July 27, 2011 -- Dressage Juniors and Dressage Young Riders got their first experience today as to what it will feel like to compete in the jaw-dropping Rolex Stadium during this week's Adequan/FEI North American Junior and Young Rider Championships (NAJYRC) in Lexington, KY. Riders were understandably impressed by the expanse and atmosphere of the arena, including Region 7 Young Rider Kelli Newton, who couldn't help but smile after schooling her mount Luciano. "I was here to watch the World Equestrian Games last year, and all I could think as we walked down the ramp into the stadium was that this was the same place that Steffen Peters and all the other amazing horses and riders from around the world competed last fall."
But what does it really take to reach this moment of being able to ride in the same arena where world and national champions have been crowned? After all the qualifying competitions have concluded and the agony and ecstasy of monitoring ranking lists is over, some riders and horses still face a daunting journey to actually reach the Kentucky Horse Park and take their chance at a medal. Spending 51 hours in a noisy and hot tractor trailer, bouncing headlong across the nation's interstate system and an ever-changing landscape, would probably be enough to convince most to stay in the comfort of their own home. But if you are one of the remarkable horses of Region 6, this arduous trip from the Pacific Northwest is navigated every year without complaint.
At this year's NAJYRC, Region 6 fields a full Junior team, represented by Brooke Bayley and My Kona Boy, Molly Eastridge and Donnerspiel, Sadie Lahey and Up To Date P, and Meghan Slaughter with Spinnaker. Trusting their steeds' safety and well-being to American Horse Transport, these riders waved goodbye to their horses after they boarded the van from their barns in Washington and Idaho. They would not see them again until three days later in Kentucky.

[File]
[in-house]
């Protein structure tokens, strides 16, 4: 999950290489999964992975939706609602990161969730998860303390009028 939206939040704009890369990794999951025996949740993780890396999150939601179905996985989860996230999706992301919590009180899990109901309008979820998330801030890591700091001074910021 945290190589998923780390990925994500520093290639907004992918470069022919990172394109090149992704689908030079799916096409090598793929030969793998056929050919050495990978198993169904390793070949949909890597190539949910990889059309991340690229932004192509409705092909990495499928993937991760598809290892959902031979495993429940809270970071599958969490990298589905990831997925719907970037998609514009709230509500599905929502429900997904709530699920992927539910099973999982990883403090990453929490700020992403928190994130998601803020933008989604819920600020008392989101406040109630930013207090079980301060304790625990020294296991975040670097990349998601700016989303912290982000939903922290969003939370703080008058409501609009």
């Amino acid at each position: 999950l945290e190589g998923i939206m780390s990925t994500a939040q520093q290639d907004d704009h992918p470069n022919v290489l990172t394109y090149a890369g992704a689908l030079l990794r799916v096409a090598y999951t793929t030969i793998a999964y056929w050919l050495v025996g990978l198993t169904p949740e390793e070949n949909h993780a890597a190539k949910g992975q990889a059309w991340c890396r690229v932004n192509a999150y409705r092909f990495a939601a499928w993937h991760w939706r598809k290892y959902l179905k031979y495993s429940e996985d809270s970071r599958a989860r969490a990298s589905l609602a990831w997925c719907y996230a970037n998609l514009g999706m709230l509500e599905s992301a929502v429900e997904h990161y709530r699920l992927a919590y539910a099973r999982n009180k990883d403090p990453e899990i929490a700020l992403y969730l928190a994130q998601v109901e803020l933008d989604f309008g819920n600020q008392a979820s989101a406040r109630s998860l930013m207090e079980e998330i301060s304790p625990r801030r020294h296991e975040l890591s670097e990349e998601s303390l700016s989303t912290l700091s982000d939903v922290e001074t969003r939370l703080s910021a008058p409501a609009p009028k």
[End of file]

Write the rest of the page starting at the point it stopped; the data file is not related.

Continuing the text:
Of course, sending their beloved horses on such a journey was not without concern for the riders. As the "veteran" of the team, Lahey (who competed as an individual for Region 6 in 2010) knows full well the risks that a lengthy trip entails, after her mount colicked following last year's arrival in Lexington. "After such a miserable experience shipping my horse last year, we were all definitely worried," Lahey explained.
And despite describing this year's transport company as "very capable and knowledgeable", new team members experienced some of the unintended perils of long-distance shipping of horses firsthand. On Friday, Eastridge's mount came down with a 103.5-degree fever and was immediately administered intravenous fluids and antibiotics. "He's better now, but still a little tired and struggling with the heat," noted Eastridge. "It's also a challenge for us not to be able to ride for three days while traveling and then two more days off while he was ill."
Slaughter's mount Spinnaker refused to drink a drop for the duration of the trip. "He drank seven gallons of water the moment he stepped off the van here," she said. Bayley agreed that her gelding My Kona Boy was also reluctant to eat or drink on the road, "but he was still happy and in good shape when he got here."
Despite the travel obstacles to get here, and the discouraging thought of a long journey home, the determination of both the horses and riders of Region 6 results in the team's having an indomitable spirit and genuine appreciation for just being at the NAJYRC. "We are so happy to be here," said Eastridge. "We came into the stadium this morning and we all had the biggest smiles on our faces."
Veterinary inspections were held for all Junior and Young Rider dressage horses this afternoon, followed by an evening of fun with a decorated golf cart parade through the Kentucky Horse Park and a party at neighboring Spy Coast Farm. Team competition gets underway Wednesday morning at 7am ET. Live scoring will be available at this link: http://www.youngriders.org/Results.aspx.
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July 26, 2011 -- Move-in day at the Adequan/FEI North American Junior and Young Rider Championships (NAJYRC) is an exercise in semi-organized chaos. Convoys of horse vans roll through the picturesque entrance to the Kentucky Horse Park, and license plates from around the United States and Canada adorn vehicles parked haphazardly in the horse stabling area. Stable attendants direct trailers to appropriate horse barns, horses whinny with excitement and welcome, Junior and Young Rider competitors unload armload after armload of dressage and horse equipment, and the show offices hum with activity as final preparations are made for one of the continent's premier dressage championships. | Read More